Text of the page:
Mi’kmaw fisher surrounded by non-Indigenous protesters won’t participate in restorative justice process


A plan by Crown prosecutors to put a restorative justice process in place for non-Indigenous fishermen accused of assault and arson will not include the Mi’kmaw fisher who was surrounded by a mob while he was inside a lobster pound.

The Mi’kmaw fisherman who has not spoken to the media about the process has told the Crown he wants nothing to do with the process.

Despite his absence, Crown lawyer Rob Kennedy says it will go ahead.

“It will involve members of the Indigenous community participating, particularly individuals that are involved in the fishery, Elders from the community, as well as the Mi’kmaw Legal support network itself,” he says.

Almost two years ago, lobster harvesters from Sipekne’katik First Nation exercised their treaty right to fish, launched their self-regulated fishery at Saulnierville wharf, in southwestern Nova Scotia.

Police and the federal government stood and watched as non-indigenous fishermen reacted with violence,  on land and water.

A boat flotilla surrounded Mi’kmaw boats, and hauled Mi’kmaw lobster traps, a van was burnt, and a chief was assaulted.

On Oct. 14, 2020, about 200 people surrounded a lobster pound that was storing a Mi’kmaw lobster catch, they threatened to burn down the building while a Mi’kmaw fisherman was barricaded inside.

Crates of lobster were dumped on the ground. Police were criticized for standing by.  The building was torched a few days later.

Twenty-five people face charges of break and enter, unlawful assembly and forceable entry.

They will avoid court if they participate in restorative justice.

“It’s a double standard it’s unreal,” says Sipekne’kativ First Nation Chief Mike Sack. “I don’t even like using the word Canadian anymore.”

Sack says he doesn’t believe justice will be served by going this route.

“I just learned today that restorative justice is something people were pushing for because they were trying to take another route with them, and they were going to get off scot-free,” he says.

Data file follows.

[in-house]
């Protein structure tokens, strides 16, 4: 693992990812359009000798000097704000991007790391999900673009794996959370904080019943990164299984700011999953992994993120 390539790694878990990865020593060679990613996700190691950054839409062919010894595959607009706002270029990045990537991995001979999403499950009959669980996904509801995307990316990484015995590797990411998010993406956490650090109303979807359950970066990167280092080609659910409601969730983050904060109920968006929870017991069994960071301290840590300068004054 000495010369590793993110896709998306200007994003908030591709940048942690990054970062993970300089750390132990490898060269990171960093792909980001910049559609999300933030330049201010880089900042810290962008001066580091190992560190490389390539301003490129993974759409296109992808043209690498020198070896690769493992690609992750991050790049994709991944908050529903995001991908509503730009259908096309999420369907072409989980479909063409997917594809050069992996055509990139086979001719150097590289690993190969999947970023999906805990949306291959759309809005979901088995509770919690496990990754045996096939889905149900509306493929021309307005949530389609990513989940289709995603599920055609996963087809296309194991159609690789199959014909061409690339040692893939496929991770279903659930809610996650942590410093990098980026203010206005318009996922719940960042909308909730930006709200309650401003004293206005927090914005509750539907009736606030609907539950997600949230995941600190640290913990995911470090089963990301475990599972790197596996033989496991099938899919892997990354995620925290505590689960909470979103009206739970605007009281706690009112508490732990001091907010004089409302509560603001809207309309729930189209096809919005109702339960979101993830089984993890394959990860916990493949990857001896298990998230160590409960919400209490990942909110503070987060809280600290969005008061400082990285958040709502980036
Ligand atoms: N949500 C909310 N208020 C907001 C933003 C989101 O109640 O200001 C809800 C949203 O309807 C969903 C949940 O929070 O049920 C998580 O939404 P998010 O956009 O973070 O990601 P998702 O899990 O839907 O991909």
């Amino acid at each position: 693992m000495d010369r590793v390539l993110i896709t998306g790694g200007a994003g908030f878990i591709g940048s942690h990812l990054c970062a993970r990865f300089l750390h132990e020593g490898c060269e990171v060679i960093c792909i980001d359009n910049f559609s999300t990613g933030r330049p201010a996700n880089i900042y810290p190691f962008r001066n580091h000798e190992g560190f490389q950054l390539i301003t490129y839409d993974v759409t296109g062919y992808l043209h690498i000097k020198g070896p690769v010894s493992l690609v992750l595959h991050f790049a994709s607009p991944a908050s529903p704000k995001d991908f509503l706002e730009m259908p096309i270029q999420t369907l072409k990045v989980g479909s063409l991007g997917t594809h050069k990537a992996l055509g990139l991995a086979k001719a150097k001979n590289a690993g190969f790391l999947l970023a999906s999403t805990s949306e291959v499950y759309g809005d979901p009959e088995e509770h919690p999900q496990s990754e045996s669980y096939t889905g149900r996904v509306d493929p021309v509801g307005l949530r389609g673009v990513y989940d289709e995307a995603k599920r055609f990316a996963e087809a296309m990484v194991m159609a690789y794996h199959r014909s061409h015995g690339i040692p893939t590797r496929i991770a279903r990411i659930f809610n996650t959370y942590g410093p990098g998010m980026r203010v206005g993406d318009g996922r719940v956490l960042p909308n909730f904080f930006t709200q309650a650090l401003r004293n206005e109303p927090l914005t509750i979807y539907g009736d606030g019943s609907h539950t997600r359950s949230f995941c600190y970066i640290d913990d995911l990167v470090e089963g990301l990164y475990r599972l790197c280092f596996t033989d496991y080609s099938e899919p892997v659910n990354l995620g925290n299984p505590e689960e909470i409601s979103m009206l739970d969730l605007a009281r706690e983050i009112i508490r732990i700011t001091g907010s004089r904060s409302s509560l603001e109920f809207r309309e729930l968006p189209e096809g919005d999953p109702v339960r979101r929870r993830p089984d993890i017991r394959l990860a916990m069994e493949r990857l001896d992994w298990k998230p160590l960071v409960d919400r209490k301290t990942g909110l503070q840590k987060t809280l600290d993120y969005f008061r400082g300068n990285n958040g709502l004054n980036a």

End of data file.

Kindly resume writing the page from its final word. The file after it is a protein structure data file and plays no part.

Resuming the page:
The charges related to arson were not referred to the restorative justice process.

An arson charge against Brendon Douglas James Porter of East Pubnico, N.S., was adjourned Friday until Apr. 25. The second arson charge against Sean Roy Messenger of Shelburne County, N.S., had been withdrawn.

According to Justice Canada, restorative justice provides an opportunity “for victims, offenders, and communities affected by a crime to communicate (directly or indirectly) about the causes, circumstances, and impact of that crime, and to address their related needs,” and “Is based on an understanding that crime is a violation of people and relationships and is based on principles of respect, compassion, and inclusivity.”

According to the Crown, anyone who is not successful with the restorative justice process will go to court to face their charges.

“It invokes traditional restorative approaches, and education understanding on community building, we felt that was the most important aspect of this case,” says Kennedy.

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While Sack doesn’t support the process, the Mi’kmaw Legal Support Network does.

“This is a really serious event that happened, and though it may not be reflected in necessary in the charges that were laid, we want to make sure that there is proper education, that there is accountability and that Mi’kmaw needs will be heard and met,” says its executive director Paula Marshall.

While a hearing was scheduled for September, for an update, the Crown expects more time will be needed to complete the restorative justice process.

Video Journalist / Halifax

Angel Moore is a proud Cree from the Peguis First Nation in Manitoba. Angel grew up in Winnipeg and has a Journalism degree from the University of King’s College. She also has a degree from Dalhousie University in International Development Studies and Environmental Sustainability. Angel joined APTN News in June 2018 as the correspondent in the Halifax bureau and covers Atlantic Canada.

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